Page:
Voice-recognition tech: The next big thing
Experts predict the use of voice-recognition devices that perform simple tasks will explode in the next few years. Amazon is the leader in the marketplace but Google, Microsoft and Apple are all seeking a share.
Amazon has sold an estimated three million of the devices and is launching sales in Europe. Four Amazon devices – Echo, Dot, Tap and Fire TV – feature Alexa, an artificial intelligence program that has more than 3,000 skills.
Connected to the internet, Alexis can dish up information, check sports scores, and perform math problems, all on verbal request. Users simply voice simple commands such as “Alexa, what’s the score of the Packers vs. the Vikings,” or “Alexa, please search for nearby hardware stores.”
Alexa can also perform simple tasks. For example, in Guitar Tuner, Alexa plays a progression of tones that the user can match in tuning guitar strings. Alexa’s Powerball Number Generator Skill does just that for those who want to play the lottery. Alexa can even suggest dinner table topics with its Conversation Starter skill, which asks a series of questions like “What is your greatest fear?” and “Who do you admire most?”
Alexa can operate smart devices
This year, the program has broadened its utility with links to other smart devices that Alexa can help operate on request.
Amazon has made Alexa programming available to outside developers during the past year, enabling them to integrate services and smart home devices into Amazon’s voice-controlled products.
The move has brought the Food Network, GE, Twitter and KAYAK on board, among others.
For example, users can get show times, recipes and other information from the Food Network just by asking Alexa. A user might just say “Alexa, please send me recipes from the Food Network show I’m watching” and Alexa can send them to a connected computer.
Program operates appliances
Using the name Geneva, users can control connected GE Appliances simply by asking Alexa. For example, a user might say: “Alexa, please ask Geneva to heat the oven to 400 degrees.”
Not sure the car is locked? For certain models, people can use Hyundai’s Genesis program to ask Alexis to tell Genesis to lock the care on remote.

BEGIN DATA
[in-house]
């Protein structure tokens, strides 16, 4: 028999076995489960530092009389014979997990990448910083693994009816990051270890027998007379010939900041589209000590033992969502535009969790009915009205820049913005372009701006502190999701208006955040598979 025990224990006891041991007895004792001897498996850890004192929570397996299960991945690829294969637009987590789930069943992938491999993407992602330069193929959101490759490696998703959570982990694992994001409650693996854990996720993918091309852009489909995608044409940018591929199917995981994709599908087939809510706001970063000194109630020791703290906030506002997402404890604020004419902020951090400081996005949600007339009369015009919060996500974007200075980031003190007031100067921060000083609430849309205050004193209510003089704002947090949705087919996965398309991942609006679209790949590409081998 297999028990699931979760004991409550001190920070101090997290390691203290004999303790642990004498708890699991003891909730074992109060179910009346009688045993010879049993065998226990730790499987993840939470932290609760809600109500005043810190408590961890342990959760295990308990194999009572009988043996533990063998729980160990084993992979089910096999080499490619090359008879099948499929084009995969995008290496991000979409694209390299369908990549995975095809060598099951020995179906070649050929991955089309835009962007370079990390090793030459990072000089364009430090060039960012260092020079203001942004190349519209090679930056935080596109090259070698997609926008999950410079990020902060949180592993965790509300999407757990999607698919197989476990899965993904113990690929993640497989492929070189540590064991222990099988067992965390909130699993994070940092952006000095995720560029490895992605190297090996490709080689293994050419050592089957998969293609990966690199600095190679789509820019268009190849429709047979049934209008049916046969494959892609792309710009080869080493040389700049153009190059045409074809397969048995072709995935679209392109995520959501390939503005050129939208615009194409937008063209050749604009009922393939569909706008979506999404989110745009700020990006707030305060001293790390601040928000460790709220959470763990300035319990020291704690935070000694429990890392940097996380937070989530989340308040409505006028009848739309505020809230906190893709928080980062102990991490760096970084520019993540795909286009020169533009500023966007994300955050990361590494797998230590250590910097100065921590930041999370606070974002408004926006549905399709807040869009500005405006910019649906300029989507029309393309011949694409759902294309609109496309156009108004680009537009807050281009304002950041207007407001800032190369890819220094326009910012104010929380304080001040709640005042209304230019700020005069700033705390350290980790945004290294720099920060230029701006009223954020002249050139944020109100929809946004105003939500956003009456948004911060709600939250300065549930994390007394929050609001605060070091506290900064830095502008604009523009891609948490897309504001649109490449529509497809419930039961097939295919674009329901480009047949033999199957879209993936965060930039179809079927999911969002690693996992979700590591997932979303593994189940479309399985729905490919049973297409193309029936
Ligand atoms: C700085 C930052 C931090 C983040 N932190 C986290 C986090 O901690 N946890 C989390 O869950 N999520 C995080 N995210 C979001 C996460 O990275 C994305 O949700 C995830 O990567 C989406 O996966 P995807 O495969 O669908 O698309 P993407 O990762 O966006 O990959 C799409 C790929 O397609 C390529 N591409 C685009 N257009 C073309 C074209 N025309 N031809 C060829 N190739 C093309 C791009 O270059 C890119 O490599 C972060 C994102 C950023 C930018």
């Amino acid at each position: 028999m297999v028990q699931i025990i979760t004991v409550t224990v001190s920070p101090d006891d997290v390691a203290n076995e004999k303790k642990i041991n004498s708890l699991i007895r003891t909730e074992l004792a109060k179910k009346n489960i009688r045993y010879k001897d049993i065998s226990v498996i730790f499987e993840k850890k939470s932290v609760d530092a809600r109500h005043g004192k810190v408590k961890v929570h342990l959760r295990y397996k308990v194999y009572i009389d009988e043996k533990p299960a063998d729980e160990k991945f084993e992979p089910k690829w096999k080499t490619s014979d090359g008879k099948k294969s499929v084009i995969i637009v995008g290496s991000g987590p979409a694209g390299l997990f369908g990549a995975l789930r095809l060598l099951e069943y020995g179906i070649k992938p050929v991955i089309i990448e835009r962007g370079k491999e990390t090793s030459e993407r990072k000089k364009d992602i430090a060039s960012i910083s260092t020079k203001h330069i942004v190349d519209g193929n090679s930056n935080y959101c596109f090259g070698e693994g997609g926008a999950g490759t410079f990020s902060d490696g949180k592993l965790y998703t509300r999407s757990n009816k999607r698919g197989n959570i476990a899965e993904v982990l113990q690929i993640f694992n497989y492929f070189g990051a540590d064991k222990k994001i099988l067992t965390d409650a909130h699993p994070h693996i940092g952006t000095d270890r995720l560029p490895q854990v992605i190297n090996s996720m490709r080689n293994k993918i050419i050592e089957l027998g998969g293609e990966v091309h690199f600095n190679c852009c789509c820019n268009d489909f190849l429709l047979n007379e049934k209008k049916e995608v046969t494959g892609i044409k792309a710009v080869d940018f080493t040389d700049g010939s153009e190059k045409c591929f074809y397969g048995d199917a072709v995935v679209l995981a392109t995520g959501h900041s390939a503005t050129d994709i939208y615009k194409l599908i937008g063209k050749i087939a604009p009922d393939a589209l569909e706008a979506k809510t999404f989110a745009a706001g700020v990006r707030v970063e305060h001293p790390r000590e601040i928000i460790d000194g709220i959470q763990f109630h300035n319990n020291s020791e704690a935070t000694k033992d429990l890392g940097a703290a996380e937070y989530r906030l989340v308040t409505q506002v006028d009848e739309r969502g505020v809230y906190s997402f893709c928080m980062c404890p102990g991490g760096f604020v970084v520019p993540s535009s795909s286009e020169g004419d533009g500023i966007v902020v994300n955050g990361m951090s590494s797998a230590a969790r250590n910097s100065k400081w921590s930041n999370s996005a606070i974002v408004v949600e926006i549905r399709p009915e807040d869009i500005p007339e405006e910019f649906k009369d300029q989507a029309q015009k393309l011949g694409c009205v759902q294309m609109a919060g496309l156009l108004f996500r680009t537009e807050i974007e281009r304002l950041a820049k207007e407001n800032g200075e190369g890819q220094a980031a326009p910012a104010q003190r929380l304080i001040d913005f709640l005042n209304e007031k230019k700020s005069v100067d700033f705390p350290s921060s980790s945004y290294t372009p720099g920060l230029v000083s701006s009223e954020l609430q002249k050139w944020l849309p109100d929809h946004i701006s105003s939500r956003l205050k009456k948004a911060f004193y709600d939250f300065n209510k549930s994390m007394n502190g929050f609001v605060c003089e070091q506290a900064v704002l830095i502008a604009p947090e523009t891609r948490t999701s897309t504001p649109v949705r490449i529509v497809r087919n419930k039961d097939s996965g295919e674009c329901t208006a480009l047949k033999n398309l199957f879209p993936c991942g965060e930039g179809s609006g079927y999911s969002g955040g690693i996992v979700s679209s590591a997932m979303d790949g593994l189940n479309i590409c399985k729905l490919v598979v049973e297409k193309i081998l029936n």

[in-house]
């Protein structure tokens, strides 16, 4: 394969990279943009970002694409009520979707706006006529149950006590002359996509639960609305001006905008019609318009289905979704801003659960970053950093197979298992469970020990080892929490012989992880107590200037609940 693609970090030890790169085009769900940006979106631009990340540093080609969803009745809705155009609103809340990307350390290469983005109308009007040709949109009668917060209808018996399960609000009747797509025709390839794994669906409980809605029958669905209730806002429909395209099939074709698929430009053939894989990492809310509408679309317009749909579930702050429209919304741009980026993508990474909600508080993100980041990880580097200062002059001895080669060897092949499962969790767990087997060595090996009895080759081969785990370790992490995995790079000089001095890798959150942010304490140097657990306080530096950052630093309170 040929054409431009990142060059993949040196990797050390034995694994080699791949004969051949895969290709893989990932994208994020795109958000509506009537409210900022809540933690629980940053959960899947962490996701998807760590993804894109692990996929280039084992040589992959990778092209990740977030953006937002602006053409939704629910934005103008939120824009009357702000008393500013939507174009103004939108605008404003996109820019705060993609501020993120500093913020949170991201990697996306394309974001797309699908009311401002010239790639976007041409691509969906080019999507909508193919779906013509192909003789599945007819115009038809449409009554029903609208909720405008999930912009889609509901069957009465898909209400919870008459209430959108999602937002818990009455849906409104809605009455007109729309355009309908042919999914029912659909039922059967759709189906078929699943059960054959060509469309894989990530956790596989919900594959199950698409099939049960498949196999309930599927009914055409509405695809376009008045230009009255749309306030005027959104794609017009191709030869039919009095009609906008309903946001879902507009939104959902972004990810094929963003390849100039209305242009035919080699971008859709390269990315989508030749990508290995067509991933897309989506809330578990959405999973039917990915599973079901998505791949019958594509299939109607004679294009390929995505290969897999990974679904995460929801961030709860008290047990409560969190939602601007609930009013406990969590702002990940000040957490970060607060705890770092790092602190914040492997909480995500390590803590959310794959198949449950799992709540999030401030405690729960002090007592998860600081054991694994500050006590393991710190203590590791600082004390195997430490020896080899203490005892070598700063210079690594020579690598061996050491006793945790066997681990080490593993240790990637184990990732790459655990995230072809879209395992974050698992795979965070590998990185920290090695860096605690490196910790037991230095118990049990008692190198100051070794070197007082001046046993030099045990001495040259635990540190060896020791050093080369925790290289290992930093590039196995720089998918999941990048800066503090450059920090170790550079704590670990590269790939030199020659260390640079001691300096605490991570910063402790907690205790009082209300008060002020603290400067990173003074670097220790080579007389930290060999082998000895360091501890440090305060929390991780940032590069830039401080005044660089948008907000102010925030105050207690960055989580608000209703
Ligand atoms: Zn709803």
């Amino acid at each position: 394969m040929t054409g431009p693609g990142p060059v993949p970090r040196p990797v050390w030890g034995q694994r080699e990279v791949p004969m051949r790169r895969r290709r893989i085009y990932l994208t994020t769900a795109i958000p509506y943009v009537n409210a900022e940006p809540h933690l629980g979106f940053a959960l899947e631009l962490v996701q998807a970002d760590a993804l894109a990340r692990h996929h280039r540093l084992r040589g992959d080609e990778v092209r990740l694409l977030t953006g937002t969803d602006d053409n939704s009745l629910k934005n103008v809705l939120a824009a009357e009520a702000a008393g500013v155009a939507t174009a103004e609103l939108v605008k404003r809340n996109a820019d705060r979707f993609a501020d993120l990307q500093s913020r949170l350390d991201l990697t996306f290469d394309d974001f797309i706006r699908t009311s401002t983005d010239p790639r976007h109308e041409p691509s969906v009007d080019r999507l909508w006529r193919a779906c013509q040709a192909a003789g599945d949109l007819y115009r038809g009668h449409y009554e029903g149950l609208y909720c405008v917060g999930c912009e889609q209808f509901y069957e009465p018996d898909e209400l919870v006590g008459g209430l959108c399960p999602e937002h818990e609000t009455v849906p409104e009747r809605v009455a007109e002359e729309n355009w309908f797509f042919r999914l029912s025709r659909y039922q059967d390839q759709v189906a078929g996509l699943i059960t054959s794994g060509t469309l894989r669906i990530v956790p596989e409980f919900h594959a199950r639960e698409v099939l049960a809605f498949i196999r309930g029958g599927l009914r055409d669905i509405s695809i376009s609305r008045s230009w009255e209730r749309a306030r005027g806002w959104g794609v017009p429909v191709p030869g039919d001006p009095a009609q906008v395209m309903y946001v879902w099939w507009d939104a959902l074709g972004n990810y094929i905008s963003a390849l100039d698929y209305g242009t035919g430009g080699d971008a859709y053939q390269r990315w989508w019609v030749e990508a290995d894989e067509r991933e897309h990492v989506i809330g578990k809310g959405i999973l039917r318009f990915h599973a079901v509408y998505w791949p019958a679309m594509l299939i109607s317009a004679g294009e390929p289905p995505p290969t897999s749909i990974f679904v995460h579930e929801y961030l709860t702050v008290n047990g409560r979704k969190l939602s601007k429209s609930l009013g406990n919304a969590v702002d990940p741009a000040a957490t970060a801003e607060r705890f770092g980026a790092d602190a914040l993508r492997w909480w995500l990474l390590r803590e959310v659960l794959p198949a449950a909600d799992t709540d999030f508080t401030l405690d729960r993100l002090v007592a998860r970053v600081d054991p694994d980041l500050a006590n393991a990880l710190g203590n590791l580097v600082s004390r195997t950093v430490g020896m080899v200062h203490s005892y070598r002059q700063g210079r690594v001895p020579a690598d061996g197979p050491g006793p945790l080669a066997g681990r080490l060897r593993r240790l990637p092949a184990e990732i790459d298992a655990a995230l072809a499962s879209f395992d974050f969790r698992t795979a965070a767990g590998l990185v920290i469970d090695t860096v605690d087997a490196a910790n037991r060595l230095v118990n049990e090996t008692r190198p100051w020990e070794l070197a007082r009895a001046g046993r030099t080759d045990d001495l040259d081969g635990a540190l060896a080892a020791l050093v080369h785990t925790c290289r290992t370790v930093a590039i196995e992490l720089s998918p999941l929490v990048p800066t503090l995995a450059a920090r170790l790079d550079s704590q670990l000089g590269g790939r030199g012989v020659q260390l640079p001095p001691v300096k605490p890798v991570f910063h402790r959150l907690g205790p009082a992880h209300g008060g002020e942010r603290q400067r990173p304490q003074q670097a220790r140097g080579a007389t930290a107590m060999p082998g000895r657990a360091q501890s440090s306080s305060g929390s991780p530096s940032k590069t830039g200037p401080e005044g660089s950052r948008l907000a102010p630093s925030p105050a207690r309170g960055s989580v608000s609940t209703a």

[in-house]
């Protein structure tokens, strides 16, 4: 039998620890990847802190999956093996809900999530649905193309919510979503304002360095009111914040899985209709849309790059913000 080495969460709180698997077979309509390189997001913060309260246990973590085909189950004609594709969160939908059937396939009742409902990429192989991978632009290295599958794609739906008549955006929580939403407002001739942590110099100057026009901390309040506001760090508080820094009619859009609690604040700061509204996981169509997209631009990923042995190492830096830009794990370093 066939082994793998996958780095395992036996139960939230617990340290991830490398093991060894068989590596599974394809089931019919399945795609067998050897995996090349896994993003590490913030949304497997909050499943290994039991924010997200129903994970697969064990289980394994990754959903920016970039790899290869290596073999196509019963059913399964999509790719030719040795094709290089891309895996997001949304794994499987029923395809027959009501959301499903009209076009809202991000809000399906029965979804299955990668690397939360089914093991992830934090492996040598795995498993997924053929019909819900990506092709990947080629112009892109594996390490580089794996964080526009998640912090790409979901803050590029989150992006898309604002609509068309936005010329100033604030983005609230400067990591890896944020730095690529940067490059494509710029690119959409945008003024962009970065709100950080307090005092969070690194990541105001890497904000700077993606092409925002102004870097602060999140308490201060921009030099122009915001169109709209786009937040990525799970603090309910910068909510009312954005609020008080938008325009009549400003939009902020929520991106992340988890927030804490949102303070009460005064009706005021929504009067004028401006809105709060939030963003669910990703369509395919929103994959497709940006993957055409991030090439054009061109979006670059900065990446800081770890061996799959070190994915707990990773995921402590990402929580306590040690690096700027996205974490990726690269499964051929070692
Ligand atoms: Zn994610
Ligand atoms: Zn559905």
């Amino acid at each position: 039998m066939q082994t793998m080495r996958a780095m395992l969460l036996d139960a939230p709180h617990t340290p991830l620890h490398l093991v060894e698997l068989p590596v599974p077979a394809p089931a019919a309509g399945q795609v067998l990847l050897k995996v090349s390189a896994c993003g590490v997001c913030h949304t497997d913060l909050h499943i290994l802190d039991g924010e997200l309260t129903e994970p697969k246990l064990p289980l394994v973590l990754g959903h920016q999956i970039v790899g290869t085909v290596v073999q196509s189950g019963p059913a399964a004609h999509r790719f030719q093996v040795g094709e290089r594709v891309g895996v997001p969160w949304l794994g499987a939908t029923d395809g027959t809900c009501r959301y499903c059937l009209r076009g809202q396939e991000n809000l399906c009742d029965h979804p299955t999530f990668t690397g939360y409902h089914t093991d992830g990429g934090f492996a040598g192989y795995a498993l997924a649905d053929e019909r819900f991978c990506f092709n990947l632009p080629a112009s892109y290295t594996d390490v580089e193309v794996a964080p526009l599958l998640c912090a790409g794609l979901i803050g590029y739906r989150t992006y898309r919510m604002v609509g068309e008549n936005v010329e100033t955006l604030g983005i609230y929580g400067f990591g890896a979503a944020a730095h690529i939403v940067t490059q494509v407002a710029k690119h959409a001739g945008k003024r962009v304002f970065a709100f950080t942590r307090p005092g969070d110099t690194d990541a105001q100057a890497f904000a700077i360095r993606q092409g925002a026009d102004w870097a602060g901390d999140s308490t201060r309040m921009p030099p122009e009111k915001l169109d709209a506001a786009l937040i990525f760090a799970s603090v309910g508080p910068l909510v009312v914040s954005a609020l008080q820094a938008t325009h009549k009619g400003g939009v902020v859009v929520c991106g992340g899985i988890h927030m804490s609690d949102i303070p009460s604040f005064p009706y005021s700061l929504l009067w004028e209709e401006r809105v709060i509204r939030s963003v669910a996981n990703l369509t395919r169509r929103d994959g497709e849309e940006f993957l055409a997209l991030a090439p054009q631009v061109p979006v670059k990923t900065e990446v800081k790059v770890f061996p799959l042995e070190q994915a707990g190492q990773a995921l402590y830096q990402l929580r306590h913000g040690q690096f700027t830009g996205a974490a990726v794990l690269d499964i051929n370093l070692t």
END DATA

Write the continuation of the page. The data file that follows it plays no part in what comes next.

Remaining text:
Alexa will also read the user’s Twitter feed on request and help plan a trip on KAYAK.
Other connections in the works are Yahoo Sports Fantasy Football, enabling Alexis to serve of rankings, players’ points and more on voice request. Bloomberg wants to provide stock quotes and other market information and stories from the “Bloomberg Market Minute.”
With an estimated three million devices sold in the United States so far, Amazon is expanding sales of the devices to Europe, starting in October in Austria, Germany, Ireland and the United Kingdom.
Google, Apple, Microsoft join the competition
While Amazon products are well established, the online giant is not the not the only player in what could become a crowded marketplace of sophisticated voice-recognition, artificial-intelligence programs.
In early October, Google launched its answer Amazon with its Home device. With many of the same capabilities as the Echo, Home is less expensive at $129 compared to $179.99. However Amazon recently launched a smaller Dot device, which costs $49.99.
The Home device, packaged with Google’s own digital assistant technology, is integrated with smart devices from Philips, Samsung and Nest, a division of Alphabet, Inc., the Google parent company.
Apple is also working on a similar device using the Siri voice technology it developed for the iPhone while Microsoft is developing a digital assistant called Cortana.
Will voice replace touch?
Experts predict a future in which more and more tasks will be handled by voice command.
Analyst Mary Meeker predicted sweeping changes in the way people interact with computers and other devices. Meeker, a partner with the venture capital firm of Kleiner Perkins Caufield & Byers, said people will do less typing and more talking to their devices as voice-recognition and artificial intelligence technologies become more commonplace and voice search becomes increasingly accurate.
Meeker, in her highly anticipated annual report, said half of all web searches would be made by voice by 2020.
Already, she said, 25 percent of searches on Microsoft’s Bing are voice searches, Siri handles more than one billion request per week via speech, and one in five searches on Android mobile devices use voice.
Meeker said users cite convenience of hands-free, the difficulty of typing on certain devices, and fun as the main reasons for using voice devices.
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